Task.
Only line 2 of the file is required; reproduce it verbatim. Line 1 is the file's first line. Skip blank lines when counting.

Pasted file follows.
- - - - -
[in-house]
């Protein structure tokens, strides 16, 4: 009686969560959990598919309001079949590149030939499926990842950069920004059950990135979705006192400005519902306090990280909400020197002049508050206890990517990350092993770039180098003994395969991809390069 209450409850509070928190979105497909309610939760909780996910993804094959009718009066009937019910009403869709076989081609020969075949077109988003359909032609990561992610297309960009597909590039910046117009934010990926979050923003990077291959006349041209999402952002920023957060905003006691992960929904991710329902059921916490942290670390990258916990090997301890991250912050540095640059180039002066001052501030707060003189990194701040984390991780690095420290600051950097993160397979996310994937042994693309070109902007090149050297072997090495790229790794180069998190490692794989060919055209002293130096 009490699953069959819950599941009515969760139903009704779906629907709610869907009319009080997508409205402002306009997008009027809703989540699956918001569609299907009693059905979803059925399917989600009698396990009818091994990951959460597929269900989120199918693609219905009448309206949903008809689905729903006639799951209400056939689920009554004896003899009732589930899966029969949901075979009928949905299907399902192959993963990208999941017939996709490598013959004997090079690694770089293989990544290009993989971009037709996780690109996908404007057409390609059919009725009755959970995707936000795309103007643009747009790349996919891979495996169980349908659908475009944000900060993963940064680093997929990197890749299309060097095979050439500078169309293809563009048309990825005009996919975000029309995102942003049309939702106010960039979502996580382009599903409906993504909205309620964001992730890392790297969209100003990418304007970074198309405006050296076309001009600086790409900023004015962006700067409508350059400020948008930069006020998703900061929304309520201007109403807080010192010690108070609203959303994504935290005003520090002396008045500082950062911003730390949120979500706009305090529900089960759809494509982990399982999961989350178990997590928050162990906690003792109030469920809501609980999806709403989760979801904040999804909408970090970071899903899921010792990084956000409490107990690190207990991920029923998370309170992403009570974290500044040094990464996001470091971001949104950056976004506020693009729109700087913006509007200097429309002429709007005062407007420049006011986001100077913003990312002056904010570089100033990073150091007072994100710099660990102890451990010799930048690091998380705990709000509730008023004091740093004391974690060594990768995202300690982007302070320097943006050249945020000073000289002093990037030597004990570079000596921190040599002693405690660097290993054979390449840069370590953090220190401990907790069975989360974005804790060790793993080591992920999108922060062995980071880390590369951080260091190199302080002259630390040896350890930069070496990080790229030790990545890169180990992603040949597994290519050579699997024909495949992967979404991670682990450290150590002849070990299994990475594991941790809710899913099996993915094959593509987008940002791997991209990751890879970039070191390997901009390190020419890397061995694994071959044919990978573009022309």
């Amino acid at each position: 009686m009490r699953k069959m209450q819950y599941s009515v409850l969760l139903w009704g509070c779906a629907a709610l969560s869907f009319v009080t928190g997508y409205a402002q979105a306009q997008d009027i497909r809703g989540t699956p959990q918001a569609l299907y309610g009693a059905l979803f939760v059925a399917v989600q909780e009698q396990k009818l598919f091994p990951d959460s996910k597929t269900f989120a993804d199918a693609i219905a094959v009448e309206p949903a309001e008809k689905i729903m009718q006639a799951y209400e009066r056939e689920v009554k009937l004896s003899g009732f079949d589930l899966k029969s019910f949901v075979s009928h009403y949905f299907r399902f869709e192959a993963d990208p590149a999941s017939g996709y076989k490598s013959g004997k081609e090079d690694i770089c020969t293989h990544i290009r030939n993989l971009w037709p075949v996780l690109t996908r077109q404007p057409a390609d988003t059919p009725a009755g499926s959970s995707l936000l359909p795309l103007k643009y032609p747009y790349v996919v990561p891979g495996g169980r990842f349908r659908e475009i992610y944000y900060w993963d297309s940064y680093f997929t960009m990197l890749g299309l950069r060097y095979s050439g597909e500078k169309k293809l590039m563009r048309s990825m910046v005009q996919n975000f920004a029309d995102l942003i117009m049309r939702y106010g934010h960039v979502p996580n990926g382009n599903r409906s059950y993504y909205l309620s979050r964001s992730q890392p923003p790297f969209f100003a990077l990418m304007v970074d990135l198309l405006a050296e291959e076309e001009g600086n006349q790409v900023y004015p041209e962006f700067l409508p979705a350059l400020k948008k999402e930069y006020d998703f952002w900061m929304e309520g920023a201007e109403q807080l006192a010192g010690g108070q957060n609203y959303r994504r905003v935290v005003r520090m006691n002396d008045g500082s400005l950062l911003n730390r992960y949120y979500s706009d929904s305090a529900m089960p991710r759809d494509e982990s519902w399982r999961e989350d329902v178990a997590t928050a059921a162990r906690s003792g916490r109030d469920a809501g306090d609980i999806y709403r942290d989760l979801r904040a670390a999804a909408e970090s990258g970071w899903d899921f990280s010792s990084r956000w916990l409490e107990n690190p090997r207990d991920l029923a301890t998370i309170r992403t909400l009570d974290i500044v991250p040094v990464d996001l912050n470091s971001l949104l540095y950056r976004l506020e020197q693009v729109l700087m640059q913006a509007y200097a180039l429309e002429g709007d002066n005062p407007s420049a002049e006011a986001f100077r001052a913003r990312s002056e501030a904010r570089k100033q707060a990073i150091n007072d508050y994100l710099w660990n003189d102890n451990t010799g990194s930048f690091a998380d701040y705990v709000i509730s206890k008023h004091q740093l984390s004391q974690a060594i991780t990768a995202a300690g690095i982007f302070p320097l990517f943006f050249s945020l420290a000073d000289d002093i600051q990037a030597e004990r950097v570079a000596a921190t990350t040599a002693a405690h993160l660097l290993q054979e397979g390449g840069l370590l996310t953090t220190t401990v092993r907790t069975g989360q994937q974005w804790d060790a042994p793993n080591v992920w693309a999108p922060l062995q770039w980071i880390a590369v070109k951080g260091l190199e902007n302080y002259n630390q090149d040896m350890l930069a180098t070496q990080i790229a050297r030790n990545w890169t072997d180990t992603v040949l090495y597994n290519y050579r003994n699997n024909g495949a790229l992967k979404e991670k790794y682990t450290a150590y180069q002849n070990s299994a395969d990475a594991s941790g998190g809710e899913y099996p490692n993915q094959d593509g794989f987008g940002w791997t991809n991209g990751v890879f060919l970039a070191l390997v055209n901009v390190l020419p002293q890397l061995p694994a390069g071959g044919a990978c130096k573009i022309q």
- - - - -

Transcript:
């Protein structure tokens, strides 16, 4: 009686969560959990598919309001079949590149030939499926990842950069920004059950990135979705006192400005519902306090990280909400020197002049508050206890990517990350092993770039180098003994395969991809390069 209450409850509070928190979105497909309610939760909780996910993804094959009718009066009937019910009403869709076989081609020969075949077109988003359909032609990561992610297309960009597909590039910046117009934010990926979050923003990077291959006349041209999402952002920023957060905003006691992960929904991710329902059921916490942290670390990258916990090997301890991250912050540095640059180039002066001052501030707060003189990194701040984390991780690095420290600051950097993160397979996310994937042994693309070109902007090149050297072997090495790229790794180069998190490692794989060919055209002293130096 009490699953069959819950599941009515969760139903009704779906629907709610869907009319009080997508409205402002306009997008009027809703989540699956918001569609299907009693059905979803059925399917989600009698396990009818091994990951959460597929269900989120199918693609219905009448309206949903008809689905729903006639799951209400056939689920009554004896003899009732589930899966029969949901075979009928949905299907399902192959993963990208999941017939996709490598013959004997090079690694770089293989990544290009993989971009037709996780690109996908404007057409390609059919009725009755959970995707936000795309103007643009747009790349996919891979495996169980349908659908475009944000900060993963940064680093997929990197890749299309060097095979050439500078169309293809563009048309990825005009996919975000029309995102942003049309939702106010960039979502996580382009599903409906993504909205309620964001992730890392790297969209100003990418304007970074198309405006050296076309001009600086790409900023004015962006700067409508350059400020948008930069006020998703900061929304309520201007109403807080010192010690108070609203959303994504935290005003520090002396008045500082950062911003730390949120979500706009305090529900089960759809494509982990399982999961989350178990997590928050162990906690003792109030469920809501609980999806709403989760979801904040999804909408970090970071899903899921010792990084956000409490107990690190207990991920029923998370309170992403009570974290500044040094990464996001470091971001949104950056976004506020693009729109700087913006509007200097429309002429709007005062407007420049006011986001100077913003990312002056904010570089100033990073150091007072994100710099660990102890451990010799930048690091998380705990709000509730008023004091740093004391974690060594990768995202300690982007302070320097943006050249945020000073000289002093990037030597004990570079000596921190040599002693405690660097290993054979390449840069370590953090220190401990907790069975989360974005804790060790793993080591992920999108922060062995980071880390590369951080260091190199302080002259630390040896350890930069070496990080790229030790990545890169180990992603040949597994290519050579699997024909495949992967979404991670682990450290150590002849070990299994990475594991941790809710899913099996993915094959593509987008940002791997991209990751890879970039070191390997901009390190020419890397061995694994071959044919990978573009022309």